Gibson, Smith, Mickle, Kittredge, and Rassmussen - only some of the big names in Dallas - make jokes during tryouts. Photo by Daniel Thai of

The Dallas Roughnecks franchise has ambitions far greater than a championship. They are looking to transform their community.

By now, fans are well aware of the organized madness going on down in Dallas-Fort Worth. With days until opening day, we are all anxiously awaiting our chance to witness the Big Six and their fellow Roughnecks finally #StrikeOil. To say Dallas is in win now mode would be an understatement. Clearly the goal is to inaugurate this franchise with Championship caliber ultimate.

Jim Gerencser and his team of visionaries have set their sights on far more than the on-field product however. For all DFW residents the Roughnecks’ arrival will mean far more than highlights and a weekly box score. The Roughneck effect is bound to resonate far deeper into the Metroplex than meets the eye of the casual AUDL fan.

What of the Hometown Heroes?

In 2008, the University of North Texas Men’s ultimate team (then named UNT iLL) made its lone appearance in the then UPA College Ultimate Championships. The roster was comprised of some of the greatest products to come out of the area, including the likes of Roughnecks Jacob Anderson and Dan Emmons. Since that time, the city has awaited its next signature men’s team, one that could be a perennial player on the national stage.

Instead DFW has watched its best flourish elsewhere. They have either spread the city’s talent too thin across multiple club rosters or have spent part of their prime playing out of town, primarily in Austin. The Roughnecks have contributed to reeling back much of the talent DFW could really never afford to lose. Indeed, the Roughnecks roster contains a dumfounding amount of nationwide talent. Equally gratifying though, will be witnessing many homegrown talents playing under the same banner. Both the main and practice rosters include players who will be playing in front of the very community that has watched them grow up in the sport. By now, so much media has been dedicated to the starters, their comrades are likely chomping at the bit to show Dallas’ spoils of riches run deeper than we suppose. Look for the relatively unknown to make their mark early.

Evolving DFWs’ Youth Outreach Through E.R.I.C

The official charity of the AUDL is none other than Jim Gerencser’s E.R.I.C (Early Recognition Is Critical). Well before the inception of professional ultimate this organization has been prevalent throughout the country, educating youth with a unique message that combines ultimate with cancer awareness through how-to-play clinics.

Their message to youth: “Living an active lifestyle helps build familiarity with your body and helps to identify symptoms sooner.” And with their deep and dedicated staff E.R.I.C. has taken great strides in ensuring bright futures for many young men and women.

E.R.I.C being a Gerenscer venture means playing for the Dallas Roughnecks equates to far more than playing ultimate at a base salary. The Roughnecks, like their owner, will be deeply immersed in transforming youth - enthusiasts and newcomers alike - with their passion for plastic. The effects will reach even the most humble parts of our community, parts where affluence is little and ultimate is still very much an unfamiliar sport...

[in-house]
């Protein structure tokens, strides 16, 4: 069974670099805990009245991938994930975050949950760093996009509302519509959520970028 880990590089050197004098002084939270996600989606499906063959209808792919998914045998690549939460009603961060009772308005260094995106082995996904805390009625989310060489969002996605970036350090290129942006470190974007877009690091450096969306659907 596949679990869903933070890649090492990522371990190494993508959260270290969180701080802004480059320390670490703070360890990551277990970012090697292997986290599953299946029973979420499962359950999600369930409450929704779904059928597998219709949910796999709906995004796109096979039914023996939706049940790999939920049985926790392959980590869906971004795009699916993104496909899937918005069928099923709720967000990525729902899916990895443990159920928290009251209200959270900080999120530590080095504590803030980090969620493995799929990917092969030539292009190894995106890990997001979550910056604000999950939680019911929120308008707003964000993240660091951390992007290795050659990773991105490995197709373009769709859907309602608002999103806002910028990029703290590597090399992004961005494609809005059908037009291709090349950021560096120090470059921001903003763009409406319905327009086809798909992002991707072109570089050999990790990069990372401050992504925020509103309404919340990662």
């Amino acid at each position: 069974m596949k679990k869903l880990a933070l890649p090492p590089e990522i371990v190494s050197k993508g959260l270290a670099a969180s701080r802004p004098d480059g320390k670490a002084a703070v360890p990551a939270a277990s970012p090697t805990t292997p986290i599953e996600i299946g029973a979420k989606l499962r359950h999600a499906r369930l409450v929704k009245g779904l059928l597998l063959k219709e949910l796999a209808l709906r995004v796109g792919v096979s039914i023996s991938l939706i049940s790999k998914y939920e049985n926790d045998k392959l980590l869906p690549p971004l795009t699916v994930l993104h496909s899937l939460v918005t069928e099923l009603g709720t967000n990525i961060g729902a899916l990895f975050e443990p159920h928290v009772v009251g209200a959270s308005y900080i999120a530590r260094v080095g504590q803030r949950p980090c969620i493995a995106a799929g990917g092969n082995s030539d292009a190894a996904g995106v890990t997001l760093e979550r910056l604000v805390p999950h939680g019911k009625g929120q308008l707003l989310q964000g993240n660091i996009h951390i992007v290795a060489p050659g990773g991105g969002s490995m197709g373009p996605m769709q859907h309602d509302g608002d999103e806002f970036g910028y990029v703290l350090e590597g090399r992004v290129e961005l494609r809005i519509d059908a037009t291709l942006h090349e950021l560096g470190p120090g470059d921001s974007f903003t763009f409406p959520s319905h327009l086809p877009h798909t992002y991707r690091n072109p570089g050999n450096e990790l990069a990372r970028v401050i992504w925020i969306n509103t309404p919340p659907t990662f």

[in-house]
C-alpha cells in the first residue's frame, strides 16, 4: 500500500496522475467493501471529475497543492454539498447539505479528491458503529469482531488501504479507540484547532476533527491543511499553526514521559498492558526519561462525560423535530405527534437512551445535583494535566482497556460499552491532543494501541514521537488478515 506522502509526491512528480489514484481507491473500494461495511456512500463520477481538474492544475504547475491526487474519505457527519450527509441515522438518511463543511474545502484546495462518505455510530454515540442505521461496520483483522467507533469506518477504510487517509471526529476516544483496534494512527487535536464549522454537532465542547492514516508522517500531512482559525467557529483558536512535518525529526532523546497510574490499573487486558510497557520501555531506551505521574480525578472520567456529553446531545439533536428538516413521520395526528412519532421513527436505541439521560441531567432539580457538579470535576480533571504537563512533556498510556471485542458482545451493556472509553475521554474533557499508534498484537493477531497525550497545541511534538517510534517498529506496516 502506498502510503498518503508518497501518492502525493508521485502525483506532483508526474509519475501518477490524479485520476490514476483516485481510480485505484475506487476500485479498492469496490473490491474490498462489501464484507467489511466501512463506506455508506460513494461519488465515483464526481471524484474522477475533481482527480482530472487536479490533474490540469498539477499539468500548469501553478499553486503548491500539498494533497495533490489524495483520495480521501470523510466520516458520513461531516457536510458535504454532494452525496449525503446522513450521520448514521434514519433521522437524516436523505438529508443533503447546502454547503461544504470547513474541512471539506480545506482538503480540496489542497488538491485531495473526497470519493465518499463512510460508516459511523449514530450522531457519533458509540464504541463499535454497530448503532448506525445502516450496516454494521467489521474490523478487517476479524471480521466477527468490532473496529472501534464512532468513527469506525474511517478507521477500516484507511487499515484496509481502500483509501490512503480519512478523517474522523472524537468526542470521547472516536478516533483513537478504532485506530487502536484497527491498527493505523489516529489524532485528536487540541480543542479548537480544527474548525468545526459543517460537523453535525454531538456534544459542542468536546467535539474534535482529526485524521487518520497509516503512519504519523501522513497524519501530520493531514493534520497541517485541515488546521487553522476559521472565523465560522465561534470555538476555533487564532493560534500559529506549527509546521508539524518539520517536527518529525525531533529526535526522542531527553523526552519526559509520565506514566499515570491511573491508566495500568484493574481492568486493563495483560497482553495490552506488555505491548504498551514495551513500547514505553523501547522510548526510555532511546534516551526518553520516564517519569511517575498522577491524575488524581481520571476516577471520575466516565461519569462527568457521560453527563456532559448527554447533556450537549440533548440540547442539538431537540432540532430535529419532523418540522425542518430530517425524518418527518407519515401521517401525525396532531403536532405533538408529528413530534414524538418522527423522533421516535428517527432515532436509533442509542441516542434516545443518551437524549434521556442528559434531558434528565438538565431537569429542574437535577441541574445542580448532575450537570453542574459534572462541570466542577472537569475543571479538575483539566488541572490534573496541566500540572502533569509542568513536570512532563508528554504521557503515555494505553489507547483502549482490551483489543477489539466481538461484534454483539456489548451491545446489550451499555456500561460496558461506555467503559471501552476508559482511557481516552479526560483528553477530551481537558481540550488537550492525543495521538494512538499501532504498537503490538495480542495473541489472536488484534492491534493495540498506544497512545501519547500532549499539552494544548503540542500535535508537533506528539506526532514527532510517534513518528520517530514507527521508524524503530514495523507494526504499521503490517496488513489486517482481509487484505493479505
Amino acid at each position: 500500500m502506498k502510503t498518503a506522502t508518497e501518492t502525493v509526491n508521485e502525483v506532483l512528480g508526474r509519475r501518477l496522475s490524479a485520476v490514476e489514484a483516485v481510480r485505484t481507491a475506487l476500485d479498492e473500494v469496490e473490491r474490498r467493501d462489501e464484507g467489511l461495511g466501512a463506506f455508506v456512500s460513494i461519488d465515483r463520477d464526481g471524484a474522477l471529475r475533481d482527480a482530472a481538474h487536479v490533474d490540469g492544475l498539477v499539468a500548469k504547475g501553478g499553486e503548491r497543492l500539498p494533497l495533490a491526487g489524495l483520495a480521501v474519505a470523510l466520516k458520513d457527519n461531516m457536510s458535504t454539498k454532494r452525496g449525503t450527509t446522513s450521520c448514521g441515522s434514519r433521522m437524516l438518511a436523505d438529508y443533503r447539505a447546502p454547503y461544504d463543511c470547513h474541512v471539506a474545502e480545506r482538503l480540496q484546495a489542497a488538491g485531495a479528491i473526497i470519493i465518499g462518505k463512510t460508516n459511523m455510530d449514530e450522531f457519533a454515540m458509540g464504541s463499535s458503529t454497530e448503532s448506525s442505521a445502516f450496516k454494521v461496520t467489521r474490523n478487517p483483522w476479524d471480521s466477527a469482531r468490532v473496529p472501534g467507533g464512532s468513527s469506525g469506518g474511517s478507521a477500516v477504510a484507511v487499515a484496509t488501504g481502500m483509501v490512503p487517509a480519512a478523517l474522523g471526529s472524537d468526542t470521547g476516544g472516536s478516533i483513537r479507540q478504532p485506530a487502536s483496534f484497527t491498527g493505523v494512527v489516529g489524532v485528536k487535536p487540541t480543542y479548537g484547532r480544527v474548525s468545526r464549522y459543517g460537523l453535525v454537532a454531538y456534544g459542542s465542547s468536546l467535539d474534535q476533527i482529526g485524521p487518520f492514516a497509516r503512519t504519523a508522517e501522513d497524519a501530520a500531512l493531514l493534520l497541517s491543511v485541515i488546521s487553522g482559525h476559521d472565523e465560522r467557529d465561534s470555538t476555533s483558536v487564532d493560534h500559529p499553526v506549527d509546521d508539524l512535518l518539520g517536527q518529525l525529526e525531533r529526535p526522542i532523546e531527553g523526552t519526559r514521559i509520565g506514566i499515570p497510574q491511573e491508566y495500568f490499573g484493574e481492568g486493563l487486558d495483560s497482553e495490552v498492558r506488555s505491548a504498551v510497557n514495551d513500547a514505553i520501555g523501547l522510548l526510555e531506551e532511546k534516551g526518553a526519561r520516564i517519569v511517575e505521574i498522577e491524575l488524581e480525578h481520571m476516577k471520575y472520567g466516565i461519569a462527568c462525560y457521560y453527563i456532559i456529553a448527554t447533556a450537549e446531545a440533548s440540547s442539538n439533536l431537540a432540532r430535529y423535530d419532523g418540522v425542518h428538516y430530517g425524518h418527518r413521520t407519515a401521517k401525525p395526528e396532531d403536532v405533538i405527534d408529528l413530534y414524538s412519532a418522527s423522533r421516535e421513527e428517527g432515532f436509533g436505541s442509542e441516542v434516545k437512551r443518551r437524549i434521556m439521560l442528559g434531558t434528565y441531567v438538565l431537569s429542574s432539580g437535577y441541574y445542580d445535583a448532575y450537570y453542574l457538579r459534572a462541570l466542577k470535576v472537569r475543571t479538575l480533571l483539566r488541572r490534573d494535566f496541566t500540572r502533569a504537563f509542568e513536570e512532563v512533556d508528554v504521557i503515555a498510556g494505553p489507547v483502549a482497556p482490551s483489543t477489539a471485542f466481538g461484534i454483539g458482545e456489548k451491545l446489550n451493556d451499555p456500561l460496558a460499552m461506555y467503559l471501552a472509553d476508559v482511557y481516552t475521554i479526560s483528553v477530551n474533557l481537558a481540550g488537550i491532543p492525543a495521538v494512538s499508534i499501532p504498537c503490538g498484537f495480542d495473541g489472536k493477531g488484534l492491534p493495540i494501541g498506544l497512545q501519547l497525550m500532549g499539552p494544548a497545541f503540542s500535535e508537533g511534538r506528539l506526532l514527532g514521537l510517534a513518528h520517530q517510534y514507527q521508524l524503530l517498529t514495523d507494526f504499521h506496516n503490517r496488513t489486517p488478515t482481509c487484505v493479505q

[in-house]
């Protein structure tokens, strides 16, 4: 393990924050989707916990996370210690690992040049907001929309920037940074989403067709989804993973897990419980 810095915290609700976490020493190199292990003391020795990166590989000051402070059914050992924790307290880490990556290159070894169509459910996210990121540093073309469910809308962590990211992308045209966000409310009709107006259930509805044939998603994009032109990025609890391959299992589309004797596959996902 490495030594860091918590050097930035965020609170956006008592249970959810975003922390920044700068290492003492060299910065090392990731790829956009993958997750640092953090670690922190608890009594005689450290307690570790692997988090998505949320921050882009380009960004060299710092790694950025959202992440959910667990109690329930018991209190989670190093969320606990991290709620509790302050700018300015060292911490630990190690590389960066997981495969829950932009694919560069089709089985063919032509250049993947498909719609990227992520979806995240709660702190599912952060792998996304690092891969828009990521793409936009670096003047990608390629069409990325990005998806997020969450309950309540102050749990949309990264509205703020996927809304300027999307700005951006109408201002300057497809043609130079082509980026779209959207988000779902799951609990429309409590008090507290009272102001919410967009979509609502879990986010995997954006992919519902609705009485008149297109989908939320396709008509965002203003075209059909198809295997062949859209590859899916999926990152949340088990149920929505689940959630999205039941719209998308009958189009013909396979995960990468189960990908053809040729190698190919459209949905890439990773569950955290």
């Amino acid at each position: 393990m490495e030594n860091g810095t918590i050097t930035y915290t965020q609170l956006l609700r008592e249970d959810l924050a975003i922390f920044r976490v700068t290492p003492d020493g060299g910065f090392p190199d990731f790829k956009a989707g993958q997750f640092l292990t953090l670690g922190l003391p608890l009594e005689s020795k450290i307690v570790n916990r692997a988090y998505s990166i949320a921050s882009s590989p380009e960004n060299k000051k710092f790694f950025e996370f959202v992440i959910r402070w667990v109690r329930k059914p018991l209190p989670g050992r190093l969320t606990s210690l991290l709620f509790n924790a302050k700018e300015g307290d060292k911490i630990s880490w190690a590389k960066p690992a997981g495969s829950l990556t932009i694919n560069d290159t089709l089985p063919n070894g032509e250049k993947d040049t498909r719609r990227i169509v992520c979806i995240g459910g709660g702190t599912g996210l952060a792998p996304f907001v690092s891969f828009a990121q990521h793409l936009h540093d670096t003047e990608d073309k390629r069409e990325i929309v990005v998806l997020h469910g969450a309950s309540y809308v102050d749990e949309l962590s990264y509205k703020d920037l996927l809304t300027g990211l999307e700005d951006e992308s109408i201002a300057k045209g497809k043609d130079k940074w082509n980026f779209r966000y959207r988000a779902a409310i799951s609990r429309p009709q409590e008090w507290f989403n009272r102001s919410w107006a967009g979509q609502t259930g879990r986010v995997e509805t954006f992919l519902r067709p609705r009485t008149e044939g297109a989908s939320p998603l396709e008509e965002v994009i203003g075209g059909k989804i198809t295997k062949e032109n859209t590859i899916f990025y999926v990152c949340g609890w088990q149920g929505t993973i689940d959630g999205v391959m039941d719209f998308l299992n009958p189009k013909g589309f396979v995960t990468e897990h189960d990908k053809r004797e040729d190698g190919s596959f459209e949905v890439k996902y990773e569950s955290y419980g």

Kid 1: “Mr. Gipson, you should be a coach.”

Kid 2: “Mr. Gipson is a coach.”

Kid 1: “No he isn’t, he just yells like one.”

Kid 2: “Mr. Gipson coaches my frisbee team, and we played Brodie Smith and the Roughnecks and we beat them.”

First of all, I don’t know why kids lie like that….

I have the privilege of teaching a middle school with a high population of students from a low socioeconomic background. Every day is both a challenge and adventure. These are kids who often may be sitting in class having gone without dinner the night before and breakfast that morning. So academics can be, for them, a lofty priority at times.

I recently began throwing with Kid 2, admittedly more for my own stress relief than anything. But in just a week’s time, our time together has grown from throwing, to Brodie Smith videos, to teaching ultimate, to the delirious fandom you read above and finally to talk of playing opportunities. But as a 12-year-old in the heart of North Dallas, his options are limited.

Whereas E.R.I.C. has continued to host clinics throughout the country, partnership with the Roughnecks will speed up the evolution of youth outreach in DFW particularly. The goal is for the depth of ultimate in the city to eventually be on par with likes of San Francisco or Seattle. Even less than 4 hours away in Austin there are competitive middle school teams and leagues. In time my young protégé will have the same opportunities in his very backyard, largely thanks to the efforts of E.R.I.C and the Roughnecks. Beyond teaching a child an easily accessible sport, there’s greater reward to be had from these outreach projects. Putting a disc in the hand of a low socioeconomic teenager could enrich their entire existence in greater ways than it has most who play. Outreach extends further than anyone could possibly know.

Once April 2 is upon us, much of the conversation will be focused on how such a noteworthy roster of skill and personality will fare as a unit. But almost any result – perhaps even a Championship – will be trumped by the greater influence of the organization’s overall presence. The Dallas Roughnecks’ impact on the field has yet to come. The work toward evolving their city to the next premiere ultimate site has been well under way.